Cadbury has used its social media profiles to launch a new chocolate bar, the Dairy Milk Bubbly.

The chocolate brand announced the new product exclusively on Google+, but the initial release was followed quickly by mentions on Facebook and Twitter.

A post introducing the new product last night said:

Remember this moment: the first time Cadbury revealed a new product on Google+. The delicious new Dairy Milk Bubbly, available with milk or white bubbles, will be the first of many we hope!”

A follow-up this morning revealed that the bar’s wrapper is Blippar enabled, so consumers can access extra content using the augmented reality app. Blippar also worked with Cadbury last year to launch a game surrounding the Spots v Stripes chocolate bar.

Google+ only allows brands to create their own pages three months ago, and this is thought to be the first time the network has been used for a product launch.

Facebook has been used before for product releases for the obvious reason that it allows brands to reach a bigger audience. Cadbury for instance has nearly 78,000 Facebook fans, but only 2,611 people have the brand in their Google+ circles.

Heinz released 'Tomato Ketchup blended with Balsamic Vinegar' on Facebook in November last year, a month before releasing it in shops.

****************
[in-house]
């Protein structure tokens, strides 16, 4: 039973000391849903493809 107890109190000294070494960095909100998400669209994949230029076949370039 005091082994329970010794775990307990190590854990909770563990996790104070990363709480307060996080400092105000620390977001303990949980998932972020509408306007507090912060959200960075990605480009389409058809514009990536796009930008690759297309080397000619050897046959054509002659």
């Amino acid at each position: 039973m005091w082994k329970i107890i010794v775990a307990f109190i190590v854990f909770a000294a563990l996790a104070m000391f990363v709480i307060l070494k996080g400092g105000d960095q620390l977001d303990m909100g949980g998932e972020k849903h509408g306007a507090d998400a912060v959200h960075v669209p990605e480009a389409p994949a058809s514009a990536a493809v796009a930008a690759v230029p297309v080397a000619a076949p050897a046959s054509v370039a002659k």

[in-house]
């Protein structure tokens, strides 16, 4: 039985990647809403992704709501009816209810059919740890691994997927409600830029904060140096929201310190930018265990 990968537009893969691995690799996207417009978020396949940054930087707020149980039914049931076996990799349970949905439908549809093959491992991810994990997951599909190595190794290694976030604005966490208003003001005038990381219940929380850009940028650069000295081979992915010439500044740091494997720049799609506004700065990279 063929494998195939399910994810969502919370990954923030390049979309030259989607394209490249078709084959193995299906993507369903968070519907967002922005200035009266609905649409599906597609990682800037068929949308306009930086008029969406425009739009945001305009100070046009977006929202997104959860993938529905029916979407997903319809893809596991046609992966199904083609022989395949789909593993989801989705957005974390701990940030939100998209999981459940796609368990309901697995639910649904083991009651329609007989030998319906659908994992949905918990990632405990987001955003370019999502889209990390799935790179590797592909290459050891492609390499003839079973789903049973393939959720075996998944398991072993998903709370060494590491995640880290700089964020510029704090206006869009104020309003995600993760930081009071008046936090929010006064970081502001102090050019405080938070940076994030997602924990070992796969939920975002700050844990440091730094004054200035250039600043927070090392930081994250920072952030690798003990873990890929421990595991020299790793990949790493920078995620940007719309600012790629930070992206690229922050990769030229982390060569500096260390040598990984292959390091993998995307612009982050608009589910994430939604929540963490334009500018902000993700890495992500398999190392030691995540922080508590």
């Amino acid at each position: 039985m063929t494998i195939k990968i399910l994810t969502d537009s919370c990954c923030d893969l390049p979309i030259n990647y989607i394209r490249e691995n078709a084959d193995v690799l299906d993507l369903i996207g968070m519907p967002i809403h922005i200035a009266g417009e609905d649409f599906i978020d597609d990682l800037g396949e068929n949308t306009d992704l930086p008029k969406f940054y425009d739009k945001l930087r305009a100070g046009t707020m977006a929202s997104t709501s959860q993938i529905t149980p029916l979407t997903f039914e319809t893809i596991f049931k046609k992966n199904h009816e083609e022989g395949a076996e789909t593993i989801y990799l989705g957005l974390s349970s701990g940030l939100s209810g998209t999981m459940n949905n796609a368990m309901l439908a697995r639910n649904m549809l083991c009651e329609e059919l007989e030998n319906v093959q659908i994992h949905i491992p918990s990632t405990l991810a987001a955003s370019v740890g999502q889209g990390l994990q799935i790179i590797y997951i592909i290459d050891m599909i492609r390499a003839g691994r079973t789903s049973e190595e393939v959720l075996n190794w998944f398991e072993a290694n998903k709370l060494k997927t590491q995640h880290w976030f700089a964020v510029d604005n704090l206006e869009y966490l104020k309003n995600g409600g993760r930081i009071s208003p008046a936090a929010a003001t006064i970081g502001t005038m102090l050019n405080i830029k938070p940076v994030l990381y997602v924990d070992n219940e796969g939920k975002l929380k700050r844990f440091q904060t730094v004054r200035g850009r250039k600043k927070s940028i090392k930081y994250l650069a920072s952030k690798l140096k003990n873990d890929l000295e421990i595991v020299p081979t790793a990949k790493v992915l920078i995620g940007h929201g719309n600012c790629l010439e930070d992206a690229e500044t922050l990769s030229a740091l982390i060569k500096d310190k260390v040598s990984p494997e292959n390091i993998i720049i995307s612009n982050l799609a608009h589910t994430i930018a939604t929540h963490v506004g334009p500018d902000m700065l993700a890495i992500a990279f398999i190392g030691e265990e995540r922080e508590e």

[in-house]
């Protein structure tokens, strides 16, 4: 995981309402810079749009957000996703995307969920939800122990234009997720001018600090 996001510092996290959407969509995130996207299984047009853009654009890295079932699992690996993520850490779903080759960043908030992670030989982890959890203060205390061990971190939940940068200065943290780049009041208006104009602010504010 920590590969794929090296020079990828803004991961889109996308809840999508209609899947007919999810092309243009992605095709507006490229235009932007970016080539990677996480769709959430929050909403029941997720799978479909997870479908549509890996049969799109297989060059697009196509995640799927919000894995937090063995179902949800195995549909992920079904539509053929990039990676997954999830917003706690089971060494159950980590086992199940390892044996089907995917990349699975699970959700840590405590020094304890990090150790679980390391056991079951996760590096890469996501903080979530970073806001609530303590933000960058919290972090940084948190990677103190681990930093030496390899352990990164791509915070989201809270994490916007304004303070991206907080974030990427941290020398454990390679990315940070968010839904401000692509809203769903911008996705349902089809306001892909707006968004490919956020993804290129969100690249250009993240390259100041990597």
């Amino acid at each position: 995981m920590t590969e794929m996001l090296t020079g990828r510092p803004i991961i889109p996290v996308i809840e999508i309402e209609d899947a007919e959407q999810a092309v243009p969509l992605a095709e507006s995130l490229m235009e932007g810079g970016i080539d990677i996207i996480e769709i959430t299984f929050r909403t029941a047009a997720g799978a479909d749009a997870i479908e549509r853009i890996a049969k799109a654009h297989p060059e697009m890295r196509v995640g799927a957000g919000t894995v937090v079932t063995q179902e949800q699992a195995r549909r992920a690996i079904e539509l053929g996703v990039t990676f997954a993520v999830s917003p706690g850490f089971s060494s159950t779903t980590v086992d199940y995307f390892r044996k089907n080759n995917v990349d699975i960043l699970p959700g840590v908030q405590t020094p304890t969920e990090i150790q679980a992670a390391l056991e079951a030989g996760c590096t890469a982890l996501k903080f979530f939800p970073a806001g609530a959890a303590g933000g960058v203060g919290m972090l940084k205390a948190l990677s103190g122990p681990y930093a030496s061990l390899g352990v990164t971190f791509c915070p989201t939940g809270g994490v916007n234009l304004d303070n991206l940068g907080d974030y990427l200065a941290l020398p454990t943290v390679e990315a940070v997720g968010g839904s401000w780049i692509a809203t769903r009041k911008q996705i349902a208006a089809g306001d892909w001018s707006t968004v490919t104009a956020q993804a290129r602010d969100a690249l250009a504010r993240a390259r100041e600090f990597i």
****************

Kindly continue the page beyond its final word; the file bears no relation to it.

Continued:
Although the launch went awry and a glitch in the e-commerce system meant they had to send out hundreds of free products to angry customers, it made sense to use the brand’s 900,000 Facebook fans to build buzz.

A social media product launch is also relatively cheap - Cadbury’s effort includes a single image of the bar – and can get sales going through word-of-mouth before any money is spent on advertising.

The Dairy Milk Bubbly has already received 516 likes and 181 comments on Facebook, which will probably mean thousands of users have seen it pop up in their news feed as a result.

The Google+ launch will obviously have less of an impact, but Google’s advertising team will be pleased to see that brand’s are beginning to take the social network seriously.

David Moth

Published 12 January, 2012 by David Moth

David Moth is Editor and Head of Social at Econsultancy. You can follow him on Twitter or connect via LinkedIn

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